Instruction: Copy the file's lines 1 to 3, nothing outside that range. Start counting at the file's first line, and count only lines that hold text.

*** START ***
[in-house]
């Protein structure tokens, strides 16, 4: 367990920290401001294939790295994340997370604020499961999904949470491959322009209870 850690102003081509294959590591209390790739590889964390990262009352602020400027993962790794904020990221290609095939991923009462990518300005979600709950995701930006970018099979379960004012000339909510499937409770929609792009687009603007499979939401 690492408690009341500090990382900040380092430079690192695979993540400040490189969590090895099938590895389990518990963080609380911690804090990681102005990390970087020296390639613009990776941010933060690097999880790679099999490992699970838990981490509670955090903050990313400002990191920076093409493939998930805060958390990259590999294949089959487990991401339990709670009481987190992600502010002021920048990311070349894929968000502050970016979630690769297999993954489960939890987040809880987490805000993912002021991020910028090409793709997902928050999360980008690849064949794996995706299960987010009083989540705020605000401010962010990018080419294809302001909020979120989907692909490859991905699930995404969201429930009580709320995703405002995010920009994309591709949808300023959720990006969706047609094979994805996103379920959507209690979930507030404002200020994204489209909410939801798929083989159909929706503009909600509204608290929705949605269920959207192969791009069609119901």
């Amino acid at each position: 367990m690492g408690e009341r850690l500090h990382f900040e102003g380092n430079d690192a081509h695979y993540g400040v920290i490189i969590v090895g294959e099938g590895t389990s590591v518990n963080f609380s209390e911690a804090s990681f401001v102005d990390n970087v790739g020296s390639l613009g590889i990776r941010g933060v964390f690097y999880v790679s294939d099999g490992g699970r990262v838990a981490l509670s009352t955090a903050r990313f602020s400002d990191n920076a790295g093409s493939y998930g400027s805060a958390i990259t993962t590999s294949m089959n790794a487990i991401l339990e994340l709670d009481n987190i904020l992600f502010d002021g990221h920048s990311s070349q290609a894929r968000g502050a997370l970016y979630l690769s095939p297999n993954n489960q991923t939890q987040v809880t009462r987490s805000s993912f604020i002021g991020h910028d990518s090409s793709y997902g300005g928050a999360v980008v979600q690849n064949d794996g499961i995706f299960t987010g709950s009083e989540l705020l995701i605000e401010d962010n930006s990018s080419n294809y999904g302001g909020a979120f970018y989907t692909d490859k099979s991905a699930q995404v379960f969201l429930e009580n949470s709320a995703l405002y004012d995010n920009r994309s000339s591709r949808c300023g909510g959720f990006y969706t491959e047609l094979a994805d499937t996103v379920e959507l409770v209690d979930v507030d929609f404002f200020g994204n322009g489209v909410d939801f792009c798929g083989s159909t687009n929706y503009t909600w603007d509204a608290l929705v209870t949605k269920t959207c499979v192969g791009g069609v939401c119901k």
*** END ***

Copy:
[in-house]
């Protein structure tokens, strides 16, 4: 367990920290401001294939790295994340997370604020499961999904949470491959322009209870 850690102003081509294959590591209390790739590889964390990262009352602020400027993962790794904020990221290609095939991923009462990518300005979600709950995701930006970018099979379960004012000339909510499937409770929609792009687009603007499979939401 690492408690009341500090990382900040380092430079690192695979993540400040490189969590090895099938590895389990518990963080609380911690804090990681102005990390970087020296390639613009990776941010933060690097999880790679099999490992699970838990981490509670955090903050990313400002990191920076093409493939998930805060958390990259590999294949089959487990991401339990709670009481987190992600502010002021920048990311070349894929968000502050970016979630690769297999993954489960939890987040809880987490805000993912002021991020910028090409793709997902928050999360980008690849064949794996995706299960987010009083989540705020605000401010962010990018080419294809302001909020979120989907692909490859991905699930995404969201429930009580709320995703405002995010920009994309591709949808300023959720990006969706047609094979994805996103379920959507209690979930507030404002200020994204489209909410939801798929083989159909929706503009909600509204608290929705949605269920959207192969791009069609119901």
């Amino acid at each position: 367990m690492g408690e009341r850690l500090h990382f900040e102003g380092n430079d690192a081509h695979y993540g400040v920290i490189i969590v090895g294959e099938g590895t389990s590591v518990n963080f609380s209390e911690a804090s990681f401001v102005d990390n970087v790739g020296s390639l613009g590889i990776r941010g933060v964390f690097y999880v790679s294939d099999g490992g699970r990262v838990a981490l509670s009352t955090a903050r990313f602020s400002d990191n920076a790295g093409s493939y998930g400027s805060a958390i990259t993962t590999s294949m089959n790794a487990i991401l339990e994340l709670d009481n987190i904020l992600f502010d002021g990221h920048s990311s070349q290609a894929r968000g502050a997370l970016y979630l690769s095939p297999n993954n489960q991923t939890q987040v809880t009462r987490s805000s993912f604020i002021g991020h910028d990518s090409s793709y997902g300005g928050a999360v980008v979600q690849n064949d794996g499961i995706f299960t987010g709950s009083e989540l705020l995701i605000e401010d962010n930006s990018s080419n294809y999904g302001g909020a979120f970018y989907t692909d490859k099979s991905a699930q995404v379960f969201l429930e009580n949470s709320a995703l405002y004012d995010n920009r994309s000339s591709r949808c300023g909510g959720f990006y969706t491959e047609l094979a994805d499937t996103v379920e959507l409770v209690d979930v507030d929609f404002f200020g994204n322009g489209v909410d939801f792009c798929g083989s159909t687009n929706y503009t909600w603007d509204a608290l929705v209870t949605k269920t959207c499979v192969g791009g069609v939401c119901k």